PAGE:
In Beyond a Western Bioethics, physicians Angeles Tan Alora and Josephine M. Lumitao join eight other contributors to provide a comprehensive exploration of bioethical issues outside of the dominant American and western European model. Using the Philippines as a case study, they address how a developing country's economy, religion, and culture affect the bioethical landscape for doctors, patients, families, and the society as a whole.
American principles of medical ethics assume the primacy of individual autonomy, the importance of truth-telling, and secular standards of justice and morality. In the Philippines, these standards are often at odds with a culture in which family relationships take precedence over individualism, and ideas of community, friendship, and religion can deeply influence personal behavior. Pervasive poverty further complicates the equation. Contributors move from a general discussion of the moral vision informing health care decisions in the Philippines to an exploration of a wide range of specific cases: family planning, care of the elderly, organ transplants, death and dying, medical research, AIDS care, doctor-patient relationships, informed consent, and the allocation of scarce health-care resources.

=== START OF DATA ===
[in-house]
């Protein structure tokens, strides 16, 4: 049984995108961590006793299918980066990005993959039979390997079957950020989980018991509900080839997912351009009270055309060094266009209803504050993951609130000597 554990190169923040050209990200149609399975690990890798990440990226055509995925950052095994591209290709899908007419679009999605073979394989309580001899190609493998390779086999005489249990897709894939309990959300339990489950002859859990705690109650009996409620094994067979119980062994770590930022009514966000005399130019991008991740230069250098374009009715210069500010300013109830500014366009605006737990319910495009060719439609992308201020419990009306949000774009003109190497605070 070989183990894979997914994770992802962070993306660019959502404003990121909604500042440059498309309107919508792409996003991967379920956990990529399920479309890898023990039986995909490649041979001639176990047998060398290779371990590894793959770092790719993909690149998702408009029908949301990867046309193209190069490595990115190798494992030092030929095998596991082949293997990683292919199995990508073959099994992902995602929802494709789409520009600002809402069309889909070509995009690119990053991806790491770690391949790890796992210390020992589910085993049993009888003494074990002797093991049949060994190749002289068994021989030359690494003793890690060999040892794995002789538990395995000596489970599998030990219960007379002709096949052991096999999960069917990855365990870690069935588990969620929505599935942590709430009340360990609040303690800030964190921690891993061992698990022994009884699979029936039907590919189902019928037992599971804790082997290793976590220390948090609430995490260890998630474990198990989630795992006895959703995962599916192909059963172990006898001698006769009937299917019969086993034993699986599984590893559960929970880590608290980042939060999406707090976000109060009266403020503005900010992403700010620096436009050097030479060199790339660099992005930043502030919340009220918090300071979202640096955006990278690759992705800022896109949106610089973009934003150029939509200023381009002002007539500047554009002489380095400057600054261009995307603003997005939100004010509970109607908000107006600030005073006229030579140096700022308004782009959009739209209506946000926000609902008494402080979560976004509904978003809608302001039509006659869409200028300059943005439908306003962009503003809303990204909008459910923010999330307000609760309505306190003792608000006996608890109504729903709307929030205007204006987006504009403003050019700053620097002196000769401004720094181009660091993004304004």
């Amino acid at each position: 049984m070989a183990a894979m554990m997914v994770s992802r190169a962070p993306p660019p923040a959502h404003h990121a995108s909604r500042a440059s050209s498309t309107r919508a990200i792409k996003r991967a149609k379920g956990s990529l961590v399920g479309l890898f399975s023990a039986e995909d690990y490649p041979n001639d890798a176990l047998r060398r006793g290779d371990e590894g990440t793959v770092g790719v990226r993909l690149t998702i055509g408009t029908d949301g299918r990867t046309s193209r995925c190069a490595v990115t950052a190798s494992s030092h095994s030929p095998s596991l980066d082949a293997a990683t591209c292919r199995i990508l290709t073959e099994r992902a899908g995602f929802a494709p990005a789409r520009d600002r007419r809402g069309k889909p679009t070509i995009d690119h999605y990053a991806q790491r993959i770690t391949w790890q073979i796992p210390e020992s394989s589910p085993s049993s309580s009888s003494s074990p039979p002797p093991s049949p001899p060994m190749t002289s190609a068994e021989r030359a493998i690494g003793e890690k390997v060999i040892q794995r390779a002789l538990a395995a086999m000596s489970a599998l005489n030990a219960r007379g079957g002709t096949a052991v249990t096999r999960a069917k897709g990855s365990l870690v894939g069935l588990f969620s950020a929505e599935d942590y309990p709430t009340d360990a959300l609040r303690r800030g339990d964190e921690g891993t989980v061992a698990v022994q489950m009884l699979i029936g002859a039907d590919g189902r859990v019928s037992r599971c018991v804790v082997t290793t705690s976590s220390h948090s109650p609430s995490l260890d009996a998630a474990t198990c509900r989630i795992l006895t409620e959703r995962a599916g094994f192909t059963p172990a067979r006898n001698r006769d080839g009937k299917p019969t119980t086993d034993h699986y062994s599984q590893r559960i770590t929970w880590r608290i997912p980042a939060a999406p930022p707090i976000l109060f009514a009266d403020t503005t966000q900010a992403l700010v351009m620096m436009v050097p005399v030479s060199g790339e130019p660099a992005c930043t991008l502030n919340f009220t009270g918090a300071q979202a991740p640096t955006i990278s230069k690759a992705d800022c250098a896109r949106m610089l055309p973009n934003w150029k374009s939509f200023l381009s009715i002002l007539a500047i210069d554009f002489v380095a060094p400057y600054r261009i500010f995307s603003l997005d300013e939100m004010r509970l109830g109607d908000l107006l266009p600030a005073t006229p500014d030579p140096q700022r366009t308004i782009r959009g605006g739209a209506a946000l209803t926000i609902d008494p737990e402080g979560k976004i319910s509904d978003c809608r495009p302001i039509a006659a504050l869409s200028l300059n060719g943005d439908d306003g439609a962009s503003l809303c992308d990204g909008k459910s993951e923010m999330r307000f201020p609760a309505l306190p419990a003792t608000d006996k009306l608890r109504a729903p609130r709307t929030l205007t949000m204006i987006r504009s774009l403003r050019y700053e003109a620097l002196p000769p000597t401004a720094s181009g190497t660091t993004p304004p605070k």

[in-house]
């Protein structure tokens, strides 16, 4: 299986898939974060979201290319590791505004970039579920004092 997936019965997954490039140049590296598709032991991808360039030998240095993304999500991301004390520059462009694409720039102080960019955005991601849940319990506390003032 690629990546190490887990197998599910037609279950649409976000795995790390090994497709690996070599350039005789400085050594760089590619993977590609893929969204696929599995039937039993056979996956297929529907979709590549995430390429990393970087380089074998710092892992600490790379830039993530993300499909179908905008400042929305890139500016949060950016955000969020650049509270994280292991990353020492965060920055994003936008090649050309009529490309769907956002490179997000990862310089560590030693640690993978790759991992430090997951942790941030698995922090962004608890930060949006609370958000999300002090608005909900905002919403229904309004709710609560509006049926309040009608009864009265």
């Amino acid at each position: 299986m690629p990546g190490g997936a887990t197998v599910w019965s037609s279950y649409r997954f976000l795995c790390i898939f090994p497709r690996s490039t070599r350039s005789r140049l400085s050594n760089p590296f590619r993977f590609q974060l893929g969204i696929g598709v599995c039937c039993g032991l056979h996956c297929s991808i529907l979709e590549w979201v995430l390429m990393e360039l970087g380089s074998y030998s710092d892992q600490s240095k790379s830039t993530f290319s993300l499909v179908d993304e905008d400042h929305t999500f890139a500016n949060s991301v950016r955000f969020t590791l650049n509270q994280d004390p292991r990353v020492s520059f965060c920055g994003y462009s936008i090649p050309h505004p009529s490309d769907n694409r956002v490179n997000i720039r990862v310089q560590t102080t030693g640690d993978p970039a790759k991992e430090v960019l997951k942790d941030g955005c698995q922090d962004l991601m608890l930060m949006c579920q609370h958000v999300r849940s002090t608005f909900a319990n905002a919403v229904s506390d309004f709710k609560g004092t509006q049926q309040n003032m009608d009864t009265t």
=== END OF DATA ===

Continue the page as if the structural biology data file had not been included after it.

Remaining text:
Written for both students and professionals, the book provides a much-needed perspective on how medical ethics are practiced in a developing nation, and it successfully challenges the wisdom of global bioethical standards that do not account for local cultural and economic differences.